Once again it is necessary to take two random values for the density, in order to determine the limit line. E.g. ρ1=0.3Mg/m3 and ρ2=10Mg/m3

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These two points give the coordinates for drawing a line in the Strength-Density diagram. The materials above the line will have a stiffness performance over 1.5. See in the appendix, Fig 3 for the diagram.

Fig 3: Strength Density diagram Ashby, M.F.(2005). All the materials over the line will have a strength performance index greater than 6.0.

Fig 3: Strength Density diagram Ashby, M.F.(2005). All the materials over the line will have a strength performance index greater than 6.0.

The availability of materials for these constrains is greater, wood products, together with glasses, engineering composites, engineering ceramics, some engineering alloys and some engineering polymers.

3(d) Rank the materials selected in terms of their performance indices and estimated costs.

One of the constrains of this case study is that the fracture toughness of the beam materials must be greater than 30MPa.m1/2 . This condition is going to reduce the availability of materials. In the appendix in Fig 4 it has been represented the materials with an adequate fracture toughness.

Fig 4: Fracture toughness-density diagram Ashby, M.F.(2005). All the groups of materials over the line have a fracture toughness greater than 30MPa.m1/2

Fig 4: Fracture toughness-density diagram Ashby, M.F.(2005). All the groups of materials over the line have a fracture toughness greater than 30MPa.m1/2

When the three constrains are put together, it can be identified that only certain engineering alloys and engineering composites would fit for this purpose.

Rank by Stiffness:

Ceramics>Composites = Alloys = Porous ceramics > Wood

Rank by Strength:

Ceramics > Composites = Alloys > Wood products

Rank by Density:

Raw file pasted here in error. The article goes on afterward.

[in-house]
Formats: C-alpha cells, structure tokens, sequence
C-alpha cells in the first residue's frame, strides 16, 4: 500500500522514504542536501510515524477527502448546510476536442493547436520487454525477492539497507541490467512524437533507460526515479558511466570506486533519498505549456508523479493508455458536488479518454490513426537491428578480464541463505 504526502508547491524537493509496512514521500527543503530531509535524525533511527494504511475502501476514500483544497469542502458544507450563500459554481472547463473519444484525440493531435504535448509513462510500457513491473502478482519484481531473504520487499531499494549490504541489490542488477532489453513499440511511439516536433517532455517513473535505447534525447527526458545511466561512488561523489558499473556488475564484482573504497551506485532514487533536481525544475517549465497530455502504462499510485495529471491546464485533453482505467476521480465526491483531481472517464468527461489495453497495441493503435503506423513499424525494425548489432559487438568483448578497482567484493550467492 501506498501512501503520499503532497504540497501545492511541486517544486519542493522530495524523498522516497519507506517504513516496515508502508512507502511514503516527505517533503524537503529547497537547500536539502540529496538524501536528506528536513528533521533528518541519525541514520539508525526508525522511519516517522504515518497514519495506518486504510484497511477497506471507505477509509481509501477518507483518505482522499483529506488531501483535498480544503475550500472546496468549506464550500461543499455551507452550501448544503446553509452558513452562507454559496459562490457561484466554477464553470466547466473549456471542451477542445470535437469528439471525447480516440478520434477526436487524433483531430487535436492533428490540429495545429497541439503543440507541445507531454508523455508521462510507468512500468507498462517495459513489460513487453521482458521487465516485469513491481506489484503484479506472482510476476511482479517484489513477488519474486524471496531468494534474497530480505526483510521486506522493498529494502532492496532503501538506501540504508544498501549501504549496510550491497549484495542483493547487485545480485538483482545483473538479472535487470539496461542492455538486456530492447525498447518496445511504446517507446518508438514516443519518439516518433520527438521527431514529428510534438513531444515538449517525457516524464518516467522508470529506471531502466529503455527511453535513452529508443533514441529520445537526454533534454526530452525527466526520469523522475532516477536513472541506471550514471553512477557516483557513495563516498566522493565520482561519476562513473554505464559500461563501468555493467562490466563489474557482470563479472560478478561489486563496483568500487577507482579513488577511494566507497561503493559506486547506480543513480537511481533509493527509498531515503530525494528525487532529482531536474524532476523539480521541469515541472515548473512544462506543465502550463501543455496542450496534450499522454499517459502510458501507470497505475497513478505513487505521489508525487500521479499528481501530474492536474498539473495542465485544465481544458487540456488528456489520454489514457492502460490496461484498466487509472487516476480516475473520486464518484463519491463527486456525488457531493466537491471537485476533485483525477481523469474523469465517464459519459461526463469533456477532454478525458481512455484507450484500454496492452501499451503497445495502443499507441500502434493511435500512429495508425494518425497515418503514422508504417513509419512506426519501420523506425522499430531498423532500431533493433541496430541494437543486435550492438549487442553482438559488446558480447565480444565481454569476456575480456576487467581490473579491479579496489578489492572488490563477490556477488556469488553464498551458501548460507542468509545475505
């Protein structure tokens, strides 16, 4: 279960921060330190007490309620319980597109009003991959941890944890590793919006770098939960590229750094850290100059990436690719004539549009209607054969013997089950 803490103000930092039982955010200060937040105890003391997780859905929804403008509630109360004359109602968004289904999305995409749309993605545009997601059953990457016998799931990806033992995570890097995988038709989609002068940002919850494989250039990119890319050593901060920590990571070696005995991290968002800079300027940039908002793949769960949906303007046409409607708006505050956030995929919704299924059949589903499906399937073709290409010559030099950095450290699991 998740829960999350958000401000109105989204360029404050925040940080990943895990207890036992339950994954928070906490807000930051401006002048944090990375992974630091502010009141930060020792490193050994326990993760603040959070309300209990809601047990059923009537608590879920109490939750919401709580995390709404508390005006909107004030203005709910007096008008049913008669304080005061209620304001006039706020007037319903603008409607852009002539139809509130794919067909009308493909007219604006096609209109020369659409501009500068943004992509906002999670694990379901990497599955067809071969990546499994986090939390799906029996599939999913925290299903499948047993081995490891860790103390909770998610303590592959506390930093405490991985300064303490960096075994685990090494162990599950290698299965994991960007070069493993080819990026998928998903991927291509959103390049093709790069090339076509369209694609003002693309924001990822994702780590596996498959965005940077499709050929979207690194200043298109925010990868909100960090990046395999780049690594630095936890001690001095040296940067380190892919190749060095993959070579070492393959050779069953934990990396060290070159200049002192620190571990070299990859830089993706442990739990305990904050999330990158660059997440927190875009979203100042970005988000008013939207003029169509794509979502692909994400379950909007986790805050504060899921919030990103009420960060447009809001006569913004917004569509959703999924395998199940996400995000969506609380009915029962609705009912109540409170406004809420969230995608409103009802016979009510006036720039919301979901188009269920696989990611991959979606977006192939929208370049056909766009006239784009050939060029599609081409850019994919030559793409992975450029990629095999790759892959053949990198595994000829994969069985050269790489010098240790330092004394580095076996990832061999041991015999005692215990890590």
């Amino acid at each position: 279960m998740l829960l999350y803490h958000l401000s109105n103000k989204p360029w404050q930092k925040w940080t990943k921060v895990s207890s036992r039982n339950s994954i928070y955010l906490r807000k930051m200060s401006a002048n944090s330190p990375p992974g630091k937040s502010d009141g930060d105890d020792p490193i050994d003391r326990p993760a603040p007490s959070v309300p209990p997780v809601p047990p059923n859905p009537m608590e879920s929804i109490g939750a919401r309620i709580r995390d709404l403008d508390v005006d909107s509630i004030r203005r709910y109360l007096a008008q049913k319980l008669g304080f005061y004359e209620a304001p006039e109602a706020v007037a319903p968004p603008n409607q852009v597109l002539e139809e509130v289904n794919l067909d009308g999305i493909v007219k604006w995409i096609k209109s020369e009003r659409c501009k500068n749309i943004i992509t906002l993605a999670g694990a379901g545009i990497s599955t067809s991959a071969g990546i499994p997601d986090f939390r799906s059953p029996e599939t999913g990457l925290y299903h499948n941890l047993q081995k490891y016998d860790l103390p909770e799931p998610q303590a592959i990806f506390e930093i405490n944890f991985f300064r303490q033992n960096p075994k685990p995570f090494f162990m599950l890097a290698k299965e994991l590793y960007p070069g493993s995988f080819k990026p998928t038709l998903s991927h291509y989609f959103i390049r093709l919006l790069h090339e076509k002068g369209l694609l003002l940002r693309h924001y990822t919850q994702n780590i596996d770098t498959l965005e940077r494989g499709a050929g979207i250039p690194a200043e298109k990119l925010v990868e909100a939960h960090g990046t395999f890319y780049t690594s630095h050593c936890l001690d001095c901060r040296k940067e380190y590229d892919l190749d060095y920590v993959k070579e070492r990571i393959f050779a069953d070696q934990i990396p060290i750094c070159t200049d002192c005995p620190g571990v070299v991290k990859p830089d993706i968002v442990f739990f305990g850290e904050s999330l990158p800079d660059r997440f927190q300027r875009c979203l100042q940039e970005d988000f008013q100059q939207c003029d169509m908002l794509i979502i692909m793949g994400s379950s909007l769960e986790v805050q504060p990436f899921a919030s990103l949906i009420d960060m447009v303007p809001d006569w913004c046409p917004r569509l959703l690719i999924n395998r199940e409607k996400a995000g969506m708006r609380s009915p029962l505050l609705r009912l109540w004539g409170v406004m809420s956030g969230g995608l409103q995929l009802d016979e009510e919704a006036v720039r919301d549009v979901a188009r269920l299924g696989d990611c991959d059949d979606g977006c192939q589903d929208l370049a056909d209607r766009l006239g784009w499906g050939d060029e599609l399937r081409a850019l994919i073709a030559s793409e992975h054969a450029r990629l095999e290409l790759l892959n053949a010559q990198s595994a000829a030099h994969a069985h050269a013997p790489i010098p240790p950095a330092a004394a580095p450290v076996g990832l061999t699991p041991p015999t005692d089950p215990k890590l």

Alloys> Ceramics > Composites > Wood

Taking a look at the work/charts drawn by Ashby, M.F.(2005), the modulus of a material can be plotted against the relative cost per unit volume. Based on this chart:

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Relative cost per unit volume

Therefore, Young’s Modulus vs Relative cost would rank:

Ceramics > Alloys > Composites > Non technical ceramics

And Strength vs Relative cost would rank:

Alloys > Technical Ceramics > Composites > Wood

3(e) Which material(s) would you select if both stiffness and strength were to be considered relevant for this application?  Justify your choice.

The best selection of materials would be certain Aluminium alloys. Their stiffness is over the required 1.5, and the strength of some of these alloys is over the required.At the same time Aluminium alloys have a low density formulating it ideal for a lightweight beam. In the other hand, at the time when Ashby, M.F.(2005) collected his data in 2005, this is the most economic solution.

4.- A manufacturer wishes to deposit a tungsten carbide/ cobalt cermet coating (WC/Co) on the surface of  printing rolls made from chilled cast iron in order to improve their resistance to abrasion and extend their service life.  Recommend a suitable type of thermal spray process to apply the coating and discuss the reasons for your choice